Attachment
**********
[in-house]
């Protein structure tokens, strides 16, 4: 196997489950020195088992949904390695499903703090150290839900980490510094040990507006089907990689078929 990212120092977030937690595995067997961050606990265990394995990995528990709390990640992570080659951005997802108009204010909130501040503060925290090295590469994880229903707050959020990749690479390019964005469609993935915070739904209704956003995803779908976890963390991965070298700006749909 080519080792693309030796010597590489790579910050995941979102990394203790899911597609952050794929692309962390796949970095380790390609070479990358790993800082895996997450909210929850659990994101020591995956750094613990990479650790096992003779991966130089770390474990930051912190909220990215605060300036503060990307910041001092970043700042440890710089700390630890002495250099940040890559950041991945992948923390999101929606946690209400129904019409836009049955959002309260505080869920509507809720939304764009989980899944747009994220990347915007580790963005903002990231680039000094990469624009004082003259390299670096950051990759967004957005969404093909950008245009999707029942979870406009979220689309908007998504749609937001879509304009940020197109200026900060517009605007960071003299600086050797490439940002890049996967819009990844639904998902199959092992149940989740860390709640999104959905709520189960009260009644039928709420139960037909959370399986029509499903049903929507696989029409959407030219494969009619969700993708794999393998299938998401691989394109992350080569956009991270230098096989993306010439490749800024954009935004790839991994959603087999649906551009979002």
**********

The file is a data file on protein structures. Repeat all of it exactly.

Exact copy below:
[in-house]
């Protein structure tokens, strides 16, 4: 196997489950020195088992949904390695499903703090150290839900980490510094040990507006089907990689078929 990212120092977030937690595995067997961050606990265990394995990995528990709390990640992570080659951005997802108009204010909130501040503060925290090295590469994880229903707050959020990749690479390019964005469609993935915070739904209704956003995803779908976890963390991965070298700006749909 080519080792693309030796010597590489790579910050995941979102990394203790899911597609952050794929692309962390796949970095380790390609070479990358790993800082895996997450909210929850659990994101020591995956750094613990990479650790096992003779991966130089770390474990930051912190909220990215605060300036503060990307910041001092970043700042440890710089700390630890002495250099940040890559950041991945992948923390999101929606946690209400129904019409836009049955959002309260505080869920509507809720939304764009989980899944747009994220990347915007580790963005903002990231680039000094990469624009004082003259390299670096950051990759967004957005969404093909950008245009999707029942979870406009979220689309908007998504749609937001879509304009940020197109200026900060517009605007960071003299600086050797490439940002890049996967819009990844639904998902199959092992149940989740860390709640999104959905709520189960009260009644039928709420139960037909959370399986029509499903049903929507696989029409959407030219494969009619969700993708794999393998299938998401691989394109992350080569956009991270230098096989993306010439490749800024954009935004790839991994959603087999649906551009979002």